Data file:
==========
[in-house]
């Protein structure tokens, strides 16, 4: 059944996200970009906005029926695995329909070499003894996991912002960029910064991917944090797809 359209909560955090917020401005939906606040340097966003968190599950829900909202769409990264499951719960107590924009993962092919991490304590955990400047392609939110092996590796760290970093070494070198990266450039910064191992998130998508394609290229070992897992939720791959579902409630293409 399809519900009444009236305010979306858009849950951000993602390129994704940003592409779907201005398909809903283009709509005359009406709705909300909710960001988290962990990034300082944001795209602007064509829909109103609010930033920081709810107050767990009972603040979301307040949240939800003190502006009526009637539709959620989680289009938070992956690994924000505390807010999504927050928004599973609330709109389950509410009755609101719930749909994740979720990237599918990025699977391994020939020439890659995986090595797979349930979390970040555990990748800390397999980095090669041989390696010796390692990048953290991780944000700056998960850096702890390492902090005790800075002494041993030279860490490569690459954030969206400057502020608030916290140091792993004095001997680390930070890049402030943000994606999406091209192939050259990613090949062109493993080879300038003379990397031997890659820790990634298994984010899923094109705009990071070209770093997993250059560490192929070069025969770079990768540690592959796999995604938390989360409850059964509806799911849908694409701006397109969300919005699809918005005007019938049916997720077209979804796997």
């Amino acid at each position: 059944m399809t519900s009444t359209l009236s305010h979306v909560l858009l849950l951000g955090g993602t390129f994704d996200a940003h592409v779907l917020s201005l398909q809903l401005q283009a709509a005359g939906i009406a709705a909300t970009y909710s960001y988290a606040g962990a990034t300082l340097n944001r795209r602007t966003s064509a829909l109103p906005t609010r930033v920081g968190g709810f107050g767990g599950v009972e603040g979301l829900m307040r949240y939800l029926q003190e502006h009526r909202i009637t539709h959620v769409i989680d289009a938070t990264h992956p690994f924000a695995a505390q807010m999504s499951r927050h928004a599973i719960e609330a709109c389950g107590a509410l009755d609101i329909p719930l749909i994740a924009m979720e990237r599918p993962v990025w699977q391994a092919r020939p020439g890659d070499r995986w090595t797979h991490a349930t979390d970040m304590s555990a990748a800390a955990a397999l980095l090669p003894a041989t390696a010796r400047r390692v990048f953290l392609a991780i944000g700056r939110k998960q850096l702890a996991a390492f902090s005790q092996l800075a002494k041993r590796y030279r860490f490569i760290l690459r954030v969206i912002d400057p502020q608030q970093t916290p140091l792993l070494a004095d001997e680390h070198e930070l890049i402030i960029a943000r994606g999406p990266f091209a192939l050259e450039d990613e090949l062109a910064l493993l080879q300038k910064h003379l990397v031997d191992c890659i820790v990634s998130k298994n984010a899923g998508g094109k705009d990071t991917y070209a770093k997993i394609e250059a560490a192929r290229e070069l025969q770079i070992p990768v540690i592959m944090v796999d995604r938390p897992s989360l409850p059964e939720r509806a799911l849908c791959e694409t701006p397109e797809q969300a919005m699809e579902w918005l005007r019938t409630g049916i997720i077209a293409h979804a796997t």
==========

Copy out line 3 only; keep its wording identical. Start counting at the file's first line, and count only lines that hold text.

């Amino acid at each position: 059944m399809t519900s009444t359209l009236s305010h979306v909560l858009l849950l951000g955090g993602t390129f994704d996200a940003h592409v779907l917020s201005l398909q809903l401005q283009a709509a005359g939906i009406a709705a909300t970009y909710s960001y988290a606040g962990a990034t300082l340097n944001r795209r602007t966003s064509a829909l109103p906005t609010r930033v920081g968190g709810f107050g767990g599950v009972e603040g979301l829900m307040r949240y939800l029926q003190e502006h009526r909202i009637t539709h959620v769409i989680d289009a938070t990264h992956p690994f924000a695995a505390q807010m999504s499951r927050h928004a599973i719960e609330a709109c389950g107590a509410l009755d609101i329909p719930l749909i994740a924009m979720e990237r599918p993962v990025w699977q391994a092919r020939p020439g890659d070499r995986w090595t797979h991490a349930t979390d970040m304590s555990a990748a800390a955990a397999l980095l090669p003894a041989t390696a010796r400047r390692v990048f953290l392609a991780i944000g700056r939110k998960q850096l702890a996991a390492f902090s005790q092996l800075a002494k041993r590796y030279r860490f490569i760290l690459r954030v969206i912002d400057p502020q608030q970093t916290p140091l792993l070494a004095d001997e680390h070198e930070l890049i402030i960029a943000r994606g999406p990266f091209a192939l050259e450039d990613e090949l062109a910064l493993l080879q300038k910064h003379l990397v031997d191992c890659i820790v990634s998130k298994n984010a899923g998508g094109k705009d990071t991917y070209a770093k997993i394609e250059a560490a192929r290229e070069l025969q770079i070992p990768v540690i592959m944090v796999d995604r938390p897992s989360l409850p059964e939720r509806a799911l849908c791959e694409t701006p397109e797809q969300a919005m699809e579902w918005l005007r019938t409630g049916i997720i077209a293409h979804a796997t």